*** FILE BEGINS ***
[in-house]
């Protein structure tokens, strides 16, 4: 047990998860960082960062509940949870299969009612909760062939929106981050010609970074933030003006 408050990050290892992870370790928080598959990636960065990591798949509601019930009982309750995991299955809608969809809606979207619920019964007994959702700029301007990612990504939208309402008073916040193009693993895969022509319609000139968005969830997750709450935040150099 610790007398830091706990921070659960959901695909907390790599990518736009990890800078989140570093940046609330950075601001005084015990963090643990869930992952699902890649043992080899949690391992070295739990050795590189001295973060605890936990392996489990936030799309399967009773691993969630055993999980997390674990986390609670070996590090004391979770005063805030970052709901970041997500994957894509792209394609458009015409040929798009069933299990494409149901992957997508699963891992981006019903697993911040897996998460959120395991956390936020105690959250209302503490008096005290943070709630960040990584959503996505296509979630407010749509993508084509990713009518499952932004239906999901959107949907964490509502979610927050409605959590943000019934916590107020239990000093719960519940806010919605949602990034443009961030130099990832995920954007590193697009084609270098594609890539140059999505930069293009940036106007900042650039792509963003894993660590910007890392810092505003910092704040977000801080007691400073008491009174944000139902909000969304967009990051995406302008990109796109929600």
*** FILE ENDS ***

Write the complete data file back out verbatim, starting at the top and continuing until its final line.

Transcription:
[in-house]
């Protein structure tokens, strides 16, 4: 047990998860960082960062509940949870299969009612909760062939929106981050010609970074933030003006 408050990050290892992870370790928080598959990636960065990591798949509601019930009982309750995991299955809608969809809606979207619920019964007994959702700029301007990612990504939208309402008073916040193009693993895969022509319609000139968005969830997750709450935040150099 610790007398830091706990921070659960959901695909907390790599990518736009990890800078989140570093940046609330950075601001005084015990963090643990869930992952699902890649043992080899949690391992070295739990050795590189001295973060605890936990392996489990936030799309399967009773691993969630055993999980997390674990986390609670070996590090004391979770005063805030970052709901970041997500994957894509792209394609458009015409040929798009069933299990494409149901992957997508699963891992981006019903697993911040897996998460959120395991956390936020105690959250209302503490008096005290943070709630960040990584959503996505296509979630407010749509993508084509990713009518499952932004239906999901959107949907964490509502979610927050409605959590943000019934916590107020239990000093719960519940806010919605949602990034443009961030130099990832995920954007590193697009084609270098594609890539140059999505930069293009940036106007900042650039792509963003894993660590910007890392810092505003910092704040977000801080007691400073008491009174944000139902909000969304967009990051995406302008990109796109929600």